This ordinary fear masquerades as different things in different people. For me, it usually dresses up like pride. Confronted with something new that I don’t fully understand, I tell myself that I’m better than whatever it is that intimidates me, that I’ve gotten along okay without it for this long, and that I don’t need it to be a happy, fulfilled person. This is all true, and even sounds sort of spiritual. But it’s a sham. I’m putting on a song and dance to hide the fear that has crept in unawares. And that’s just one of fear’s disguises.

I’m amazed at the myriad faces that fear can wear, and were it not for the grace of God I’d never be able to identify them all. But every now and then, when He’s sure I’m good and ready, God will unmask one for me, just because He loves me and wants to set me free. For example, I might put off making a decision, telling myself that I’m just being prudent while I weigh all the options. It sounds reasonable but God knows the truth, that I’m afraid of choosing badly. Once He points out the fear, I face a choice: do I rationalize my fear, explaining to God why it’s logical and normal, or do I prove that I trust Him to take care of me and let go of the fear that I’ve harbored for so long? I don’t always get it right, but God isn’t afraid to give me a second chance. And I’m betting that He’ll make you the same kind of offer if you’ll let Him.

Mary, Mary, quite contrary, how does your garden grow?

Most of us are familiar with the basics of gardening.  We understand that whatever we want to harvest at season’s end is what we need to plant at the beginning.  Me personally, I like cantaloupes, so early this summer I planted lots of cantaloupe seeds.  Of course, in the real world of gardening, there are mitigating factors, but all those aside, I should be able to reap cantaloupes out of my garden here in a few weeks because I planted the seeds for them.  Now, what does this have to do with real life, especially for those people who don’t keep a vegetable garden?  Everything.  Let me explain.

As it happens, our lives are a lot like vegetable gardens.  Whatever we plant is what we get more of.  (Now, if you’re a Christian and grew up “in church” like I did, you are probably expecting me to now turn the discussion to money. Rest assured, I won’t do it.)  But there’s a catch: the seed and the harvest don’t always correlate as nicely in life as they do in gardening.  Sometimes the seed and the harvest don’t seem to be related at all. That’s why so many people have wrecked their own lives then looked around for someone else to blame.  They didn’t stop to evaluate just what kind of seeds they were sowing.  Here lately, God’s been teaching me about wisdom, connecting the dots for me about what its seed really is. You might be surprised to learn, like I was, that the seed for wisdom is obedience.  It seems unlikely, but it’s true, and once you realize this truth, you can see it everywhere.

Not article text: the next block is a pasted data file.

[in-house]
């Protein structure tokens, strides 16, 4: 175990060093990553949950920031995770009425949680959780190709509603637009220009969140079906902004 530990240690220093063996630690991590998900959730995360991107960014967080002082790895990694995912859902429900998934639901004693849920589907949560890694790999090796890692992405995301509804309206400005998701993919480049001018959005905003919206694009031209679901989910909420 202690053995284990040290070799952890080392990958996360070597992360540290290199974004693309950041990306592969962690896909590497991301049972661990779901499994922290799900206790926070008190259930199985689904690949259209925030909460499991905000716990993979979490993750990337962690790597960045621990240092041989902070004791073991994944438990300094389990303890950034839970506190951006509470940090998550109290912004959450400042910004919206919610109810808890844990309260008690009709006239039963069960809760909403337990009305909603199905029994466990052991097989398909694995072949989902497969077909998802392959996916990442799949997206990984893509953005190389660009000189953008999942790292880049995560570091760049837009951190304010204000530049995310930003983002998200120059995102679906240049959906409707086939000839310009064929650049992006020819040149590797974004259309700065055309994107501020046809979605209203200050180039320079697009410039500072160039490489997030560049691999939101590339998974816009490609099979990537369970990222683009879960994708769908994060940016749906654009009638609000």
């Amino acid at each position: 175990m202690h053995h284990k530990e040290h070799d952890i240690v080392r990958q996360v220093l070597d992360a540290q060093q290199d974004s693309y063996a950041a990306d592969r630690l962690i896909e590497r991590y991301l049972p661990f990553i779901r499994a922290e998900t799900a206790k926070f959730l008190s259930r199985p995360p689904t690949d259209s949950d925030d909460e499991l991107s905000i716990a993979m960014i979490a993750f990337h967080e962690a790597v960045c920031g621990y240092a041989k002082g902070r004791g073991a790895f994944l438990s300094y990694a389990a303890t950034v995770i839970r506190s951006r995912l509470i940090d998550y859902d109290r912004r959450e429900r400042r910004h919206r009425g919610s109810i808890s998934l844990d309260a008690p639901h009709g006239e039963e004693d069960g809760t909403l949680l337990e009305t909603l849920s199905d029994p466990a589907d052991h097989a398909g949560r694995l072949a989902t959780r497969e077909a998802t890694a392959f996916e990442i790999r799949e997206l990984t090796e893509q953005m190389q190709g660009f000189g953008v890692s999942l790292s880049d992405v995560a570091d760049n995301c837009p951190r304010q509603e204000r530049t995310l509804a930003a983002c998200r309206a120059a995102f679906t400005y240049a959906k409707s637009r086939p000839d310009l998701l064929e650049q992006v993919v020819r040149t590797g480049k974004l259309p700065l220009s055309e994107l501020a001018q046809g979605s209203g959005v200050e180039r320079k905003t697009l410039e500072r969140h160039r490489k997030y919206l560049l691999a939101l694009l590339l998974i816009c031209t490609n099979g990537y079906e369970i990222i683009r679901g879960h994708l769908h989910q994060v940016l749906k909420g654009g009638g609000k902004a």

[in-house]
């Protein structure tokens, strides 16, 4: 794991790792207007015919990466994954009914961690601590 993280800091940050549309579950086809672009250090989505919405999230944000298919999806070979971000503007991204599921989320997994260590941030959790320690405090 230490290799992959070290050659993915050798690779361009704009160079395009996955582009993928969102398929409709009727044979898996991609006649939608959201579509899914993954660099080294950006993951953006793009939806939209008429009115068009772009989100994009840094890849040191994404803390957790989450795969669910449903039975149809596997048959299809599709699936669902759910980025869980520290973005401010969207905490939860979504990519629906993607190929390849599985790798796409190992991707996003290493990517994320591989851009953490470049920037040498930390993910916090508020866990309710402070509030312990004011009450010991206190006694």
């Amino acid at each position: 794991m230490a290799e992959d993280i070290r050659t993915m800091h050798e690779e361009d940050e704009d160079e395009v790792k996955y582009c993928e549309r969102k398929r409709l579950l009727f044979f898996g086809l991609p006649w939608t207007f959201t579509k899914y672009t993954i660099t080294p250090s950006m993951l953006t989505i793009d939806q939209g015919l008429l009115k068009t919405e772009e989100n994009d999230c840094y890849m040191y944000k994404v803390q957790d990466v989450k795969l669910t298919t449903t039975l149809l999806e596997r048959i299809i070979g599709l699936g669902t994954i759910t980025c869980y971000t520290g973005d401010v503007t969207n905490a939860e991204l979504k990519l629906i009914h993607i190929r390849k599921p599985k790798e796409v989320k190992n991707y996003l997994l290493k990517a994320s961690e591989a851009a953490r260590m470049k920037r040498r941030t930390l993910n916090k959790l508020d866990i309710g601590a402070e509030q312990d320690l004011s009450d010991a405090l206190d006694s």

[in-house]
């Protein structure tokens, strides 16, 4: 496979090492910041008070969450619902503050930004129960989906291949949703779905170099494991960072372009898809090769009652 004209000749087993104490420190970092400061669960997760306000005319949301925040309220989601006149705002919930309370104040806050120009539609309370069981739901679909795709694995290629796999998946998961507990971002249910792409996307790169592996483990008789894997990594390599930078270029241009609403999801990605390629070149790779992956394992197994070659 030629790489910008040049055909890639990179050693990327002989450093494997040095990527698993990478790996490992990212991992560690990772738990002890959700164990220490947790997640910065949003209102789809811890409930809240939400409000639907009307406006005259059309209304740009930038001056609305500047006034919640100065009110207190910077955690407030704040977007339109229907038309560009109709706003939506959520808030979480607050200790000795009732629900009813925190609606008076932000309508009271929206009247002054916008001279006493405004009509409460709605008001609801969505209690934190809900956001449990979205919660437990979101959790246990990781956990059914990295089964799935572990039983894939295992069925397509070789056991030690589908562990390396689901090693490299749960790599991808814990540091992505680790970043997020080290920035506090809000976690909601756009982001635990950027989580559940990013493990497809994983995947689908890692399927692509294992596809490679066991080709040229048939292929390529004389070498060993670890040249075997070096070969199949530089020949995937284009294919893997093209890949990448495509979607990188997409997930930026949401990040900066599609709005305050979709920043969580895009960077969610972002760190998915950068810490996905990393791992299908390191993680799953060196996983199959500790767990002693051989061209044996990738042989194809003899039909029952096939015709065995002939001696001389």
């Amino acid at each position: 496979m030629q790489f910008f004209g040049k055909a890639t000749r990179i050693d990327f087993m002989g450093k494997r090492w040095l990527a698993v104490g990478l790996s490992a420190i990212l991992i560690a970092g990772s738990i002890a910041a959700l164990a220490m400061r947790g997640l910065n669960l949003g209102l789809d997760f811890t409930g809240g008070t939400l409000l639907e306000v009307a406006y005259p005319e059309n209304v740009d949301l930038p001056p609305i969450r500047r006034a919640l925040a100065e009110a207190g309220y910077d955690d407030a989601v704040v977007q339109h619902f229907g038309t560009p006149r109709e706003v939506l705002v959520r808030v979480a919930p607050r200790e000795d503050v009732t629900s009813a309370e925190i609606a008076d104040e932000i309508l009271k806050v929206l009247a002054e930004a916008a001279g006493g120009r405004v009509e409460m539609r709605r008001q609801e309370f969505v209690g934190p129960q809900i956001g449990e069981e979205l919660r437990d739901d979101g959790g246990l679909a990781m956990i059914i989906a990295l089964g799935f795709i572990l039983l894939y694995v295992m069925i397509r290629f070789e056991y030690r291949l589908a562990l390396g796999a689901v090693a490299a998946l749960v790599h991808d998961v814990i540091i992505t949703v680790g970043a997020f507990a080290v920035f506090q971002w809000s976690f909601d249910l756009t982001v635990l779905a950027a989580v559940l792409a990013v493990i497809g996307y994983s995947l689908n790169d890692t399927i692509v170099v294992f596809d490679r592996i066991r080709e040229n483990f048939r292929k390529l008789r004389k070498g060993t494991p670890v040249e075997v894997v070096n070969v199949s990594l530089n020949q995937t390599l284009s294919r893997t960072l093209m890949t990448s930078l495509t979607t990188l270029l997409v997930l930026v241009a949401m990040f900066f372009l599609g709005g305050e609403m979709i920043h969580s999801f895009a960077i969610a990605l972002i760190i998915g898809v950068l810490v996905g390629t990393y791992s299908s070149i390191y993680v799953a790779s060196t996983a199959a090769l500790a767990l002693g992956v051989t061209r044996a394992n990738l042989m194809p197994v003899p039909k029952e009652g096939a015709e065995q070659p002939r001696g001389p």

As early as Eden we see people who were given instructions without a lot of explanation, Adam and Eve, namely.  As long as they obeyed God’s instruction, they continued growing in wisdom, but as soon as they broke the law they opened they door for all kinds of trouble. Then consider Noah, a man commanded to build an enormous boat on dry land. Had he waited until he fully understood, until he could see the need for such a vessel, none of us would be here today. He would have been wiped out in the flood along with all the other scoffers.  But thankfully he fully obeyed the puzzling instructions he received, and in time he understood completely the reason God gave them in the first place. And then there’s Abraham, a man God ordered to pack up his life and start walking. God didn’t even show the courtesy to give Abraham a destination, not even a general direction. He just said, “Keep going until I tell you to stop.”  But Abraham  had enough good sense not to question the God o f the universe, and his obedience made possible the birth of God’s Chosen People, the Hebrews. Jesus said that, because of his complete obedience to God, Abraham saw Jesus’ day and rejoiced. Think of it: God rewarded Abraham’s trust by letting him glimpse the coming of the Messiah, whose birth wouldn’t come until nearly 2000 years later. You can’t buy that kind of wisdom, but you can get it. All it takes is obedience.